Bruins practice patience during sluggish start

LOS ANGELES -- So far this season, the UCLA Bruins are far from the team basketball aficionados expected, but they insist they’re close to getting things back on track.

The Bruins (5-3) began the season at No. 13 in the Associated Press rankings and rose to No. 11 before plummeting out of the rankings after a loss to the Cal Poly Mustangs. A loss Saturday to the No. 17 San Diego State Aztecs indicated the Bruins still are not quite a top-25 team. They say that doesn't mean they can't turn things around and get back into the poll.

"I think we can be a very good team," coach Ben Howland said. "We’ve got a lot of basketball to be played."

The big issue is so many new faces on the floor. Freshmen Shabazz Muhammad, Kyle Anderson and Jordan Adams are playing major minutes in their first seasons in college basketball. Point guard Larry Drew II is in his first year with the Bruins after transferring from North Carolina, and sophomore Norman Powell has become a key piece for the team after serving as a role player last season.

Howland said it is testing his patience trying to mix so many new parts.

"A team with youth, you’ve got to be patient," Howland said. "Everything is new to them. Things that you take for granted sometimes are things that freshmen might not know. You can’t take anything for granted."

The fan base lacks that kind of patience. Already there are numerous calls for Howland's job, suggesting he has lost the team and he can't relate well enough to the players to keep them around. Tyler Lamb and Joshua Smith already have left the team this season.

Plus, these freshmen were supposed to be different. They were the No. 1-ranked recruiting class in the country and were expected to succeed right away, much like Kentucky's freshman-laden roster did last season in winning the national championship. It's pretty clear, however, that no other freshman class is quite on that level, including that of UCLA.

"Kentucky was great last year winning the national championship and everything, but we’re no Kentucky," Powell said. "We don’t have Anthony Davis. We don’t have Michael Kidd-Gilchrist. We don’t have those type of players. Shabazz and Kyle are great players, but Shabazz isn’t Anthony Davis. Nobody is Anthony Davis."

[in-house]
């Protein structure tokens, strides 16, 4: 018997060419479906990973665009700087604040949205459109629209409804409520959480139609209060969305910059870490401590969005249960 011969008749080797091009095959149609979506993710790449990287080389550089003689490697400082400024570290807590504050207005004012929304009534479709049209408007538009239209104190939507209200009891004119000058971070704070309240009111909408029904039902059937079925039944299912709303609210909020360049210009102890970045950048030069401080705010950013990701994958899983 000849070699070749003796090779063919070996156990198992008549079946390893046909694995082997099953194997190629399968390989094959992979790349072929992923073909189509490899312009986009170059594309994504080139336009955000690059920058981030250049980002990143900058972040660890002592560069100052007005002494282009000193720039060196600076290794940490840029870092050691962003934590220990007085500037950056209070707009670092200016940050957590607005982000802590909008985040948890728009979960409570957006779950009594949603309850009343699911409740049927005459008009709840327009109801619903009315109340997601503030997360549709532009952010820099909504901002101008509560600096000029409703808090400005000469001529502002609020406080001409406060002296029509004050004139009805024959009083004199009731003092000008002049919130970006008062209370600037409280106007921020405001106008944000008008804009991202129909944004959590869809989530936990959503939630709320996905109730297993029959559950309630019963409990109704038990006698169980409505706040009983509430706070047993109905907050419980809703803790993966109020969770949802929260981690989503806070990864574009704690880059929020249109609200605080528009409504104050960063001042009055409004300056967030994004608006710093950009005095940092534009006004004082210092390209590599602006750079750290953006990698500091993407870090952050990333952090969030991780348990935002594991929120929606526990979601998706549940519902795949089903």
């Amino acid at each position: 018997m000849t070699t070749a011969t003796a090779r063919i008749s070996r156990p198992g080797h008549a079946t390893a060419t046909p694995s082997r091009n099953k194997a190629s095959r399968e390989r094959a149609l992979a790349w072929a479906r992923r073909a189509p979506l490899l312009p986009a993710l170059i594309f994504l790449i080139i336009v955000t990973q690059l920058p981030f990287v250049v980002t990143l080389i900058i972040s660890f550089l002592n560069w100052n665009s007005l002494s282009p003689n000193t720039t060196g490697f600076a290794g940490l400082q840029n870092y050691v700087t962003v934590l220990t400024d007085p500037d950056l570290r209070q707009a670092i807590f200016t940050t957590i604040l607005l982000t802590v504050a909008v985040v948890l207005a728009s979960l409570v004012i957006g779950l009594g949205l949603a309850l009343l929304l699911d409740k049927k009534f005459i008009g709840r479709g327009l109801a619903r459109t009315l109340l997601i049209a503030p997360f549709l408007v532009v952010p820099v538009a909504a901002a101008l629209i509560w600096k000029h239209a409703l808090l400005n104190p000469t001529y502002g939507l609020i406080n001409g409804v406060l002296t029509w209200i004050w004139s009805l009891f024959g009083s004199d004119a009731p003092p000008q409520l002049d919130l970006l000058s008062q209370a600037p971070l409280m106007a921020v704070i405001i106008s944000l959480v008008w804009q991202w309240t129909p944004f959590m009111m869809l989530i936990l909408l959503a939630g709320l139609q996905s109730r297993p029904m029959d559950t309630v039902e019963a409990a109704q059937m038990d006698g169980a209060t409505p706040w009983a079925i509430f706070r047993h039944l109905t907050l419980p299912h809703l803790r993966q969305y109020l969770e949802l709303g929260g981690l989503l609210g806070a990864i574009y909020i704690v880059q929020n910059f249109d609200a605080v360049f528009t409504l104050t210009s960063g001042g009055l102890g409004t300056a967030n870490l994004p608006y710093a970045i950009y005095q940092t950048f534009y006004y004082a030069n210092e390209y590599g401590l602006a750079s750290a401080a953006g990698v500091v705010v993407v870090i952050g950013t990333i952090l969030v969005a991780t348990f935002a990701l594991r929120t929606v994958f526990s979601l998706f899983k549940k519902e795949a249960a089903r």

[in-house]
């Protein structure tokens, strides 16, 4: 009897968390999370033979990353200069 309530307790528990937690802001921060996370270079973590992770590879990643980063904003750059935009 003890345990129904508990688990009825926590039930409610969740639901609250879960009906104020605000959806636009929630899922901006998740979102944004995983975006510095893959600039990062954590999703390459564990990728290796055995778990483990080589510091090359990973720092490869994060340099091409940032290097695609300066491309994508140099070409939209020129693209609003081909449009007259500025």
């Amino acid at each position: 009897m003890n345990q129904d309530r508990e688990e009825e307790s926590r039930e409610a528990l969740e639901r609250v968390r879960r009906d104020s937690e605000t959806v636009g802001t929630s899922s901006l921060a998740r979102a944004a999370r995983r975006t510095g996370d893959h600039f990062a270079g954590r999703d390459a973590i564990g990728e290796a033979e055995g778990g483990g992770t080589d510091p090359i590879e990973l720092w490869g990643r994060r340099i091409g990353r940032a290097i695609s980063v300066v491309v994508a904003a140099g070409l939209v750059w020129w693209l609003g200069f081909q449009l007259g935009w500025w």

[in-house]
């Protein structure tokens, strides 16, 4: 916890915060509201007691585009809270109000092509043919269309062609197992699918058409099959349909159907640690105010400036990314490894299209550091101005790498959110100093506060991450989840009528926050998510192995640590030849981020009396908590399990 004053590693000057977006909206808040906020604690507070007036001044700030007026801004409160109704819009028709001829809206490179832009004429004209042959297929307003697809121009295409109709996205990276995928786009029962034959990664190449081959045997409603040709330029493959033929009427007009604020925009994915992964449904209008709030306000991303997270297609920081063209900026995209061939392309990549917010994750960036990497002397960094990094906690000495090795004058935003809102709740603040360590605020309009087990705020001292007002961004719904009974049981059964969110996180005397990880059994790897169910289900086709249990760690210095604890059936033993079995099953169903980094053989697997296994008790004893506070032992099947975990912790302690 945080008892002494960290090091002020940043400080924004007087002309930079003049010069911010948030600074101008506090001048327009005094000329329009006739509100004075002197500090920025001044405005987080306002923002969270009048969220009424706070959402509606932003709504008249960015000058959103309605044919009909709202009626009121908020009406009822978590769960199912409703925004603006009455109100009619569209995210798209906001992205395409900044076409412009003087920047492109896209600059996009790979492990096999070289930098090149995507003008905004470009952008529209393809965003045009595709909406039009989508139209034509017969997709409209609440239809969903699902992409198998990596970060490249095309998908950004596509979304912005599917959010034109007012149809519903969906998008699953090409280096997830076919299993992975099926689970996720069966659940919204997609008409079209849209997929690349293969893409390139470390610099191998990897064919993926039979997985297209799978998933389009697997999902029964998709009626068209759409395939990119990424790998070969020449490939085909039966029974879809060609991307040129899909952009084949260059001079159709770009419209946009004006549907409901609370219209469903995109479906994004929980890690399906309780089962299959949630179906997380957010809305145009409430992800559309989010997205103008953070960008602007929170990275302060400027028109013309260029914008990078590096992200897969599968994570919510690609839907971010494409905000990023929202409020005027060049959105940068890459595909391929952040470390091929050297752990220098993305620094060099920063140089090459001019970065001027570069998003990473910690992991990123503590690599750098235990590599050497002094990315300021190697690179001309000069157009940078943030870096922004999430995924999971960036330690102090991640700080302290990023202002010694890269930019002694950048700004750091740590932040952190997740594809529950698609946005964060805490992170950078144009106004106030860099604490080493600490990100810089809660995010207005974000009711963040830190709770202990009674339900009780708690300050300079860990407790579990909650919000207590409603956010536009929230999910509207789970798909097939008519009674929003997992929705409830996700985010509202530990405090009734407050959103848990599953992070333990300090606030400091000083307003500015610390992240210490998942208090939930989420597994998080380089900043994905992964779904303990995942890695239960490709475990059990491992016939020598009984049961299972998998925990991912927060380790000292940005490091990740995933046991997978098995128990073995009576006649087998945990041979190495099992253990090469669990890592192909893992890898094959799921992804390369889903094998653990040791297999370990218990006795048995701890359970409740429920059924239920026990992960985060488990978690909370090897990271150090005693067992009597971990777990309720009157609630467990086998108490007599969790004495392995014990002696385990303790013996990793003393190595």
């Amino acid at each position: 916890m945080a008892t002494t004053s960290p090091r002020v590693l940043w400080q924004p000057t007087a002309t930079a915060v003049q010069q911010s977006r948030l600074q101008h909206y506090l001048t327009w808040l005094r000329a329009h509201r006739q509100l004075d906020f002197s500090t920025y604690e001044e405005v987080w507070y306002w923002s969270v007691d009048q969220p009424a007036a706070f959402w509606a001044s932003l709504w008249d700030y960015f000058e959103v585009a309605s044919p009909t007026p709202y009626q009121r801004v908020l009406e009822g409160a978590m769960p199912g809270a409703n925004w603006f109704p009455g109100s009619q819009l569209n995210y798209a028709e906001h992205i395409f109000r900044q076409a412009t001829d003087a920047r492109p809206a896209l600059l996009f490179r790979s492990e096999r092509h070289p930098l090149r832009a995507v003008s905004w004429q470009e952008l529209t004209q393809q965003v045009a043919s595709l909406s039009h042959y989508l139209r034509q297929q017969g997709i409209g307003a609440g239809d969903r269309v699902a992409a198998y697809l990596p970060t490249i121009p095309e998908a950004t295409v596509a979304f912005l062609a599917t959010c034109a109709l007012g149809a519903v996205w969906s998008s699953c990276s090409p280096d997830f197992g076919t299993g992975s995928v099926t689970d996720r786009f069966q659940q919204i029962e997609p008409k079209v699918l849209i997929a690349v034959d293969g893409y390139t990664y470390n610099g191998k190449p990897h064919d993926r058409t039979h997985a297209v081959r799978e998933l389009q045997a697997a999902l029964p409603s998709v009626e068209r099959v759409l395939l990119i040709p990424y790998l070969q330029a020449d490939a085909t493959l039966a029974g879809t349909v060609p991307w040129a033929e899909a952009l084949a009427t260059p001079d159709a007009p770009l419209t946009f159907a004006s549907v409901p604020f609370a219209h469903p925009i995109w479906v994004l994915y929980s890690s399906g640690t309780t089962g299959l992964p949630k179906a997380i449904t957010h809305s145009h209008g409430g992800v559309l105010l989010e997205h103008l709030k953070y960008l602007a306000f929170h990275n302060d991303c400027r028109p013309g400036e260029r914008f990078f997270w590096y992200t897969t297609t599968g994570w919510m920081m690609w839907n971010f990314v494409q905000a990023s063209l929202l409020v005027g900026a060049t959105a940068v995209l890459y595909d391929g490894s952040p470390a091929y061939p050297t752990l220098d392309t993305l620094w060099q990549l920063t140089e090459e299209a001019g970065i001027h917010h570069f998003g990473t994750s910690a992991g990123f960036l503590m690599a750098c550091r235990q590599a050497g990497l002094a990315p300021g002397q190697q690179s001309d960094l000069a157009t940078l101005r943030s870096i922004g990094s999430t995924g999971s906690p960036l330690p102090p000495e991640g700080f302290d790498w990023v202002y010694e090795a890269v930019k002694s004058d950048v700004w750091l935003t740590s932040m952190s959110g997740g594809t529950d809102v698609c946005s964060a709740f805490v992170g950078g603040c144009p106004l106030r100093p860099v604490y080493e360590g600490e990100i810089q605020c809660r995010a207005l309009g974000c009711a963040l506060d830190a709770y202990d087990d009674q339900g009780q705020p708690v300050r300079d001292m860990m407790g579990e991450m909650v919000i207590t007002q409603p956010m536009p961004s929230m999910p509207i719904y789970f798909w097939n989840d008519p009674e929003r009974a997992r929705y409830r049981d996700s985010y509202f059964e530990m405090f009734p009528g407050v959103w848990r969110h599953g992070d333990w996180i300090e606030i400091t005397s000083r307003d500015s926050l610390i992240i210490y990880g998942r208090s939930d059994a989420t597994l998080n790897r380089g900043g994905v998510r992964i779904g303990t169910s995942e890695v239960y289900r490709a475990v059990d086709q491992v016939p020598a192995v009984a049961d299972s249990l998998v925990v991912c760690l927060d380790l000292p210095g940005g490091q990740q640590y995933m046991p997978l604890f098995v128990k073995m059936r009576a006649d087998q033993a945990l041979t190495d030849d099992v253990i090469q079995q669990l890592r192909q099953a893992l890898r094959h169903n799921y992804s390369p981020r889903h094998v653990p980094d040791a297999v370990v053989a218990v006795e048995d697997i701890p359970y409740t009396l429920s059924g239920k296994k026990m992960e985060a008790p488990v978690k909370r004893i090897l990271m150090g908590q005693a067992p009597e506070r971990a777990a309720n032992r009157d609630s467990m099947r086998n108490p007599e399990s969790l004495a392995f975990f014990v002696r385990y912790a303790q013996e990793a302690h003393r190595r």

Kentucky is having its own problems trying to rebuild with mostly freshmen and now is 4-3. Clearly, trying to win with freshmen isn't something you want to gamble on too often. Still, the Bruins feel like they can turn the season in the right direction over the next few weeks. It's about steady progress at this point.

Powell pointed to the super team assembled by the Miami Heat that failed to win the NBA title in its first season before reaching the top last season.

"We have the players; it’s going to happen," Powell said. "It’s going to take a process. It’s going to take everybody learning what we need to do and how everybody plays. Once we get that down, hopefully we’ll get that down before conference play and we’ll be able to jell during the Pac-12."

But in the "now" culture we live in, fans want to see UCLA succeed right away. They don't want to see losses to teams such as Cal Poly and San Diego State -- schools that at one time were dwarfed by the shadow of UCLA basketball in Southern California. The Bruins say they can't afford to get caught up in all of that.

Sure, the season hasn't started exactly the way it was projected, but the players are intent on making something out of a season that has been all but written off by many outsiders.

"We all believe what we can do," Powell said. "We’re not listening to what other people are saying about us and what is being said about us. We know the hype was there. We know we were supposed to be a top-10 team with the recruiting class coming in, but we know everything was not going to be done right then and there."